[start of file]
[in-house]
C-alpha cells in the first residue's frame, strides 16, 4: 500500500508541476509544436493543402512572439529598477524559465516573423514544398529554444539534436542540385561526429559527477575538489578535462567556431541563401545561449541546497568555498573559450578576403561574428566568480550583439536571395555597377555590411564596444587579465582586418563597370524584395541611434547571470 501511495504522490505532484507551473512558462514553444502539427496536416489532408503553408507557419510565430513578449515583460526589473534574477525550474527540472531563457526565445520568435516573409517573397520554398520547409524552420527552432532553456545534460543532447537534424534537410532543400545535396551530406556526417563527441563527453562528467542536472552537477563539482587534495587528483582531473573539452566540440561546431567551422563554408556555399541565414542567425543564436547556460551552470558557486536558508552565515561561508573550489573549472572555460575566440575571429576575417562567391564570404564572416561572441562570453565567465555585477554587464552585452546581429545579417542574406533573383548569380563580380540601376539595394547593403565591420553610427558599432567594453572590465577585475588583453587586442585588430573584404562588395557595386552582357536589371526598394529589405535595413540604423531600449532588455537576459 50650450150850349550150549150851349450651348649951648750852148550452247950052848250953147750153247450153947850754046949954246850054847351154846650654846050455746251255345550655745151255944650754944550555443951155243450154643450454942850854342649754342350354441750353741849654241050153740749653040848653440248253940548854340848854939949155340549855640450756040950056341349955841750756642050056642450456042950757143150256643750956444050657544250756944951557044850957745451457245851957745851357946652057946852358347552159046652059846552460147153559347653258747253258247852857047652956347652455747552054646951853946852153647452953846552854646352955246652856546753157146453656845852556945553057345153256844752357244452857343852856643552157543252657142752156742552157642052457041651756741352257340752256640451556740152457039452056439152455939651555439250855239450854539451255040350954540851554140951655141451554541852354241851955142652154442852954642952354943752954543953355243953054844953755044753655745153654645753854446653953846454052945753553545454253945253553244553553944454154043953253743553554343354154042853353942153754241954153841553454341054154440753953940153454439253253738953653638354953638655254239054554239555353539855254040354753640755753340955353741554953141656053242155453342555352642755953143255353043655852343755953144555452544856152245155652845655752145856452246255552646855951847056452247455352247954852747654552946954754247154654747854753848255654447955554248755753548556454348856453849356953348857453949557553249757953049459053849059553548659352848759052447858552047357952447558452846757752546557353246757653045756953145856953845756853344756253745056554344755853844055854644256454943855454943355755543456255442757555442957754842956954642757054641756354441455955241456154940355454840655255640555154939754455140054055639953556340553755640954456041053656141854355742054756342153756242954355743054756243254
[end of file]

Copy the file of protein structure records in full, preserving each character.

[in-house]
C-alpha cells in the first residue's frame, strides 16, 4: 500500500508541476509544436493543402512572439529598477524559465516573423514544398529554444539534436542540385561526429559527477575538489578535462567556431541563401545561449541546497568555498573559450578576403561574428566568480550583439536571395555597377555590411564596444587579465582586418563597370524584395541611434547571470 501511495504522490505532484507551473512558462514553444502539427496536416489532408503553408507557419510565430513578449515583460526589473534574477525550474527540472531563457526565445520568435516573409517573397520554398520547409524552420527552432532553456545534460543532447537534424534537410532543400545535396551530406556526417563527441563527453562528467542536472552537477563539482587534495587528483582531473573539452566540440561546431567551422563554408556555399541565414542567425543564436547556460551552470558557486536558508552565515561561508573550489573549472572555460575566440575571429576575417562567391564570404564572416561572441562570453565567465555585477554587464552585452546581429545579417542574406533573383548569380563580380540601376539595394547593403565591420553610427558599432567594453572590465577585475588583453587586442585588430573584404562588395557595386552582357536589371526598394529589405535595413540604423531600449532588455537576459 50650450150850349550150549150851349450651348649951648750852148550452247950052848250953147750153247450153947850754046949954246850054847351154846650654846050455746251255345550655745151255944650754944550555443951155243450154643450454942850854342649754342350354441750353741849654241050153740749653040848653440248253940548854340848854939949155340549855640450756040950056341349955841750756642050056642450456042950757143150256643750956444050657544250756944951557044850957745451457245851957745851357946652057946852358347552159046652059846552460147153559347653258747253258247852857047652956347652455747552054646951853946852153647452953846552854646352955246652856546753157146453656845852556945553057345153256844752357244452857343852856643552157543252657142752156742552157642052457041651756741352257340752256640451556740152457039452056439152455939651555439250855239450854539451255040350954540851554140951655141451554541852354241851955142652154442852954642952354943752954543953355243953054844953755044753655745153654645753854446653953846454052945753553545454253945253553244553553944454154043953253743553554343354154042853353942153754241954153841553454341054154440753953940153454439253253738953653638354953638655254239054554239555353539855254040354753640755753340955353741554953141656053242155453342555352642755953143255353043655852343755953144555452544856152245155652845655752145856452246255552646855951847056452247455352247954852747654552946954754247154654747854753848255654447955554248755753548556454348856453849356953348857453949557553249757953049459053849059553548659352848759052447858552047357952447558452846757752546557353246757653045756953145856953845756853344756253745056554344755853844055854644256454943855454943355755543456255442757555442957754842956954642757054641756354441455955241456154940355454840655255640555154939754455140054055639953556340553755640954456041053656141854355742054756342153756242954355743054756243254